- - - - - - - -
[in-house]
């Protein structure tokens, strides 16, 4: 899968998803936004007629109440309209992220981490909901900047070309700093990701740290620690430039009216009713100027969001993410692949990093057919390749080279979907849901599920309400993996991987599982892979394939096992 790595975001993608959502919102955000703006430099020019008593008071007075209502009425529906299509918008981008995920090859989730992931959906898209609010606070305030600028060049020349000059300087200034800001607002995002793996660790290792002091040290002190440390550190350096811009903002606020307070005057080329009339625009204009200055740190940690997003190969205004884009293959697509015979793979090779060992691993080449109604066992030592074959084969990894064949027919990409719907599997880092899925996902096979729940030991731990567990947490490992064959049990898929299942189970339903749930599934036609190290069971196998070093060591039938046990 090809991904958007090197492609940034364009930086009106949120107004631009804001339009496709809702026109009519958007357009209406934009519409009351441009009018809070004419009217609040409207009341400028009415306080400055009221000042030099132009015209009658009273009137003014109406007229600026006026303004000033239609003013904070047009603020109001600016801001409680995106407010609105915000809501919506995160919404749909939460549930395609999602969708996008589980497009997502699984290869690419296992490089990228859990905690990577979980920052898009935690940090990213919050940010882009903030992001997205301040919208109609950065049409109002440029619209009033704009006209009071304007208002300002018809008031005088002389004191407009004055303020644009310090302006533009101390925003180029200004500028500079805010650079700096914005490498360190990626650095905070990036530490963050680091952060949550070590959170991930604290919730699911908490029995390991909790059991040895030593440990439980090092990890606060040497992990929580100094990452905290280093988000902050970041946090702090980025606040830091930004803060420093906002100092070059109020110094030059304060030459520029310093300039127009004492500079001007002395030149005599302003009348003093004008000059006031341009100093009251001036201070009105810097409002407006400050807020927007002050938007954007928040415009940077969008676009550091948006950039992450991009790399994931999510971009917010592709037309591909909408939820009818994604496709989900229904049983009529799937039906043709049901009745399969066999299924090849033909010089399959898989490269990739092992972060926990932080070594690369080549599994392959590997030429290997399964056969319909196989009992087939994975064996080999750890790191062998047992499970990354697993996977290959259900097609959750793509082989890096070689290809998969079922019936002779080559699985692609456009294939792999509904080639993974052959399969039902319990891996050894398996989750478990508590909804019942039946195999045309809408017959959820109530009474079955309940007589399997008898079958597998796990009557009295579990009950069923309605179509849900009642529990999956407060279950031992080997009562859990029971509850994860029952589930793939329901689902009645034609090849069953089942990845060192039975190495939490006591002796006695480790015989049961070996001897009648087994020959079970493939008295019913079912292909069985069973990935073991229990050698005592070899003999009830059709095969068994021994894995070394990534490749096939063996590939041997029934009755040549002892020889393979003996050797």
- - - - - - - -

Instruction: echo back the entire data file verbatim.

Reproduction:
[in-house]
């Protein structure tokens, strides 16, 4: 899968998803936004007629109440309209992220981490909901900047070309700093990701740290620690430039009216009713100027969001993410692949990093057919390749080279979907849901599920309400993996991987599982892979394939096992 790595975001993608959502919102955000703006430099020019008593008071007075209502009425529906299509918008981008995920090859989730992931959906898209609010606070305030600028060049020349000059300087200034800001607002995002793996660790290792002091040290002190440390550190350096811009903002606020307070005057080329009339625009204009200055740190940690997003190969205004884009293959697509015979793979090779060992691993080449109604066992030592074959084969990894064949027919990409719907599997880092899925996902096979729940030991731990567990947490490992064959049990898929299942189970339903749930599934036609190290069971196998070093060591039938046990 090809991904958007090197492609940034364009930086009106949120107004631009804001339009496709809702026109009519958007357009209406934009519409009351441009009018809070004419009217609040409207009341400028009415306080400055009221000042030099132009015209009658009273009137003014109406007229600026006026303004000033239609003013904070047009603020109001600016801001409680995106407010609105915000809501919506995160919404749909939460549930395609999602969708996008589980497009997502699984290869690419296992490089990228859990905690990577979980920052898009935690940090990213919050940010882009903030992001997205301040919208109609950065049409109002440029619209009033704009006209009071304007208002300002018809008031005088002389004191407009004055303020644009310090302006533009101390925003180029200004500028500079805010650079700096914005490498360190990626650095905070990036530490963050680091952060949550070590959170991930604290919730699911908490029995390991909790059991040895030593440990439980090092990890606060040497992990929580100094990452905290280093988000902050970041946090702090980025606040830091930004803060420093906002100092070059109020110094030059304060030459520029310093300039127009004492500079001007002395030149005599302003009348003093004008000059006031341009100093009251001036201070009105810097409002407006400050807020927007002050938007954007928040415009940077969008676009550091948006950039992450991009790399994931999510971009917010592709037309591909909408939820009818994604496709989900229904049983009529799937039906043709049901009745399969066999299924090849033909010089399959898989490269990739092992972060926990932080070594690369080549599994392959590997030429290997399964056969319909196989009992087939994975064996080999750890790191062998047992499970990354697993996977290959259900097609959750793509082989890096070689290809998969079922019936002779080559699985692609456009294939792999509904080639993974052959399969039902319990891996050894398996989750478990508590909804019942039946195999045309809408017959959820109530009474079955309940007589399997008898079958597998796990009557009295579990009950069923309605179509849900009642529990999956407060279950031992080997009562859990029971509850994860029952589930793939329901689902009645034609090849069953089942990845060192039975190495939490006591002796006695480790015989049961070996001897009648087994020959079970493939008295019913079912292909069985069973990935073991229990050698005592070899003999009830059709095969068994021994894995070394990534490749096939063996590939041997029934009755040549002892020889393979003996050797």